Guys, imagine casing a joint, planning to steal its jewels, breaking into the spot and then barely escaping with your shirt on your back and leaving your own jewelry behind in the process. You've got to a pretty dumb thief, right? Like the hacker who lost 2.5 ETH trying to break into the NEAR protocol. I mean, in the world of thieves, this dude can't leave his calling card anywhere.
Meanwhile it appears as though celebrations in the Yugo Labs camp has soured a bit following complaints of manipulation and ill treatment when users discovered that they had to pay more gas fees than they had bargained for to acquire Otherside NFTs, the sale of which broke all records in the metaverse over the weekend.
And have you heard about the Twitter user who sold his web domain to a crypto company for $500,000 after purchasing it for just $16 himself? Man, some folk have all the luck!
Finally, EU Commissioner Mairead McGuinness published an opinion piece in The Hill today calling for a global response to crypto regulation. Let's discuss.
Hacker Loses 2.5 ETH in NEAR break-in attempt
So listen, I couldn't make this one up if I tried. Over the weekend, there was a hacker who attempted to break into the Near protocol's ETH Rainbow Bridge, and if you were on Twitter, you might have had a ringside seat because Aurora Labs CEO, Alex Shevchenko, kept us up to speed on all the details.
Shevchenko noted that the attacker, using ETH from Tornado Cash, deployed a contract to become a Rainbow Bridge relayer and send fabricated light client blocks. His attempts failed, however, because one of the bridge's watchdogs detected the activity and created a challenge transaction, sending it to Ethereum. MEV bots figured out that front-running the transaction would result in a 2.5 ETH gain, and guess what happened guys? The hacker's folly became the protocol's gain.
I mean, listen, this level of genius reminds me of that guy some years ago who either attempted to vandalize or break into Kent's Meats and Groceries in California, USA, made a complete bumble of it, was caught on camera, and the company later capitalized on his stupidity and made an ad out of it for its award winning pastrami. Remember that story, guys?
In his tweets about the incident, Shevchenko urged fellow firms innovating in the crypto sector to pay adequate attention to security measures on their platforms.
He said this:
I wish everyone who is innovating in the blockchain to pay enough attention to security and robustness of their products through all the available means: automatic systems, notifications, bug bounties, internal and external audits.
I mean, you can hardly disagree with that, right?
Yugo Labs Celebrations Sour After Community Members Register Complaints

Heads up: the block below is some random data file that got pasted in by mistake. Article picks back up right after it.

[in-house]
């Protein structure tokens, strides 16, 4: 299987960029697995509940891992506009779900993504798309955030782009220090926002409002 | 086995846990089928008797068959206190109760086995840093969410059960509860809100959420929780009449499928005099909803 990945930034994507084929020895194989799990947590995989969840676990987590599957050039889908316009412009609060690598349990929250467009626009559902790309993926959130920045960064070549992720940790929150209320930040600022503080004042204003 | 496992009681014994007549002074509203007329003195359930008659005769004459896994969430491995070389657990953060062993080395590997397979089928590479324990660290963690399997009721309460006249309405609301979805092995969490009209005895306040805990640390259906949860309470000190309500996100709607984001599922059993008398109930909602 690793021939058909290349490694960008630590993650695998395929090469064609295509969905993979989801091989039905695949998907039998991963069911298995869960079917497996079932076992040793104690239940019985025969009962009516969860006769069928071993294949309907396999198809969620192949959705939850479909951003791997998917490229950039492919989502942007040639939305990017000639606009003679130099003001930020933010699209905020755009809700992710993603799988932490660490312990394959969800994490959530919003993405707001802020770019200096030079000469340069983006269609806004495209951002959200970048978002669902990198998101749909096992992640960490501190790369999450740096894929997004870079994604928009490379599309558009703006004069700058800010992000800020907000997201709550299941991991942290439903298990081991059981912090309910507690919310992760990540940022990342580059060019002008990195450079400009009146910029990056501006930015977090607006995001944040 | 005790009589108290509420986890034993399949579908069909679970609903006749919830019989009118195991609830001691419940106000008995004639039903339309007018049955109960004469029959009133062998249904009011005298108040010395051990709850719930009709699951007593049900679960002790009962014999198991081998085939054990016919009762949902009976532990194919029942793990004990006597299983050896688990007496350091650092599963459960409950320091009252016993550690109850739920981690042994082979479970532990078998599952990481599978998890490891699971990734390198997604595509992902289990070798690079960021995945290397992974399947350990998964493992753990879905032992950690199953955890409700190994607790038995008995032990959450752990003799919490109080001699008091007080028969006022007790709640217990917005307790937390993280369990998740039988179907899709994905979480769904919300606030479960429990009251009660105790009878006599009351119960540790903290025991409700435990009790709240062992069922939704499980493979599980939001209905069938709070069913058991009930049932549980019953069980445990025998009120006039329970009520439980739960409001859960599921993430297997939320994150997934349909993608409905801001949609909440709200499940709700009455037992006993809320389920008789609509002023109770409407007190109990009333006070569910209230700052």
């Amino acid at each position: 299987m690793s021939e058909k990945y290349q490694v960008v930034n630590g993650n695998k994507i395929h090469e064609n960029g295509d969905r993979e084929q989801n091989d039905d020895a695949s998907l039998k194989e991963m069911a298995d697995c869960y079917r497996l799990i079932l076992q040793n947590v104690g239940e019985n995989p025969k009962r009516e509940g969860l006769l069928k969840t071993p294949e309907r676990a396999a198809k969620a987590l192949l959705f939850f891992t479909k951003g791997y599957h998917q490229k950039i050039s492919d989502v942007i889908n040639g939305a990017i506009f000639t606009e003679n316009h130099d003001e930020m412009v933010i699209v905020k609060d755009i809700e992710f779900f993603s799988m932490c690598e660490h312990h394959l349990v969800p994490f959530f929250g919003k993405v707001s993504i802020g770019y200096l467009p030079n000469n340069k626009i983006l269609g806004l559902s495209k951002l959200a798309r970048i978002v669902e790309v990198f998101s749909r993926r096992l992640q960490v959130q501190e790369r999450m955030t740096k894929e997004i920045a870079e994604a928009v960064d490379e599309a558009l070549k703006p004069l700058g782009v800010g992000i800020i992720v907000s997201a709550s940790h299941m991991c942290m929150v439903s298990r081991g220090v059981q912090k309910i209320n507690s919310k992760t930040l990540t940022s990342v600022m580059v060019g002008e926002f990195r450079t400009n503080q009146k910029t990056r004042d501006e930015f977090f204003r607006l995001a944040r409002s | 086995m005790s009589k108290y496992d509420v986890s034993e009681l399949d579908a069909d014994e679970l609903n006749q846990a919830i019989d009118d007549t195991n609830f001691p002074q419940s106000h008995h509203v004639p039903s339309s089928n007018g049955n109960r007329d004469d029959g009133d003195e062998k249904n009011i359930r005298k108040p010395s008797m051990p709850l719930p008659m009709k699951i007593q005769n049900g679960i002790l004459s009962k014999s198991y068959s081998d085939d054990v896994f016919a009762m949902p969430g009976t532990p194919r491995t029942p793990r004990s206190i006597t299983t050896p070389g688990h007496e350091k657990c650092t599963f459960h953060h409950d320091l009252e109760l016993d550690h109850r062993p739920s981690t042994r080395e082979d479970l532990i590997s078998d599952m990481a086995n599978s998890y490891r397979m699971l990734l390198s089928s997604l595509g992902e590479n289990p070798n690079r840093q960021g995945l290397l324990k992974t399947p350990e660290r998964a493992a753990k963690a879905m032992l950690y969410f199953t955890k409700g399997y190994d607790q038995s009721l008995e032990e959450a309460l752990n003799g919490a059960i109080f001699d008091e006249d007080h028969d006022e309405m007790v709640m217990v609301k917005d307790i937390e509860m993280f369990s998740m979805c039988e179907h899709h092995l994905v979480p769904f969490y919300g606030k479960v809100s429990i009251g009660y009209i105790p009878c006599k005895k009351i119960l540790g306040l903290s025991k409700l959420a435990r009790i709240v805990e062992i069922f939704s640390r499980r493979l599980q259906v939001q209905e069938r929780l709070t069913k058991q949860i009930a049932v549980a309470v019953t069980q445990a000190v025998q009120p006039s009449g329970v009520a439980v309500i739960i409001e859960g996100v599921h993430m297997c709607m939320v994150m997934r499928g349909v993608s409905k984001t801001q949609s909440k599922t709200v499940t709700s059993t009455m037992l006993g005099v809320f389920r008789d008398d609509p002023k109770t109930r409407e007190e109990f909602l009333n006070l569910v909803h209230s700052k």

The party's over at Yugo Labs, guys. Following the record breaking Otherside NFT drop over the weekend, it appears as though the hangover's kicking in for some revellers.
So we discussed this yesterday, right? Yugo Labs minted Otherdeeds, title deeds for land in its Otherside metaverse, and according to reports, it was the largest NFT mint in history. So it was deemed to be a huge success and there were champagne bottles popping everywhere. And then someone soured the punch.
And so, today we are hearing that some users paid between 2.6 and 5 ETH to complete their transactions. And you know what I thought? I was like, maybe the NEAR hacker might have been better served with an NFT investment, wouldn't you say? At least he could have tried to flip it for a profit. But then again, there were also users who failed to complete their transaction and lost gas fees, right? So I guess our friendly neighborhood hacker preferred to roll the dice for a bigger payout the nefarious way. Who knows?
Anyways, disgruntled users are alleging that the mint was planned to fail so that the group could launch their own chain migration.
Screenshot taken from Yugo Labs' Twitter Feed
And I mean, I can't say that the allegations are true, but it is kinda clever marketing in a creepy sorta way, isn't it?
But guys, listen, all fun and jokes aside, I'd like to be clear that these are just allegations. I mean, incidents do happen on projects and it should be noted that whenever there's a business transaction and something goes awry, whatever the circumstances, if someone is disgruntled, one could reasonably expect allegations to fly, often without merit. And so, it should be noted that the Yugo Labs team has acknowledged the loss of gas fees by some users and has indicated that they will refund the lost coin.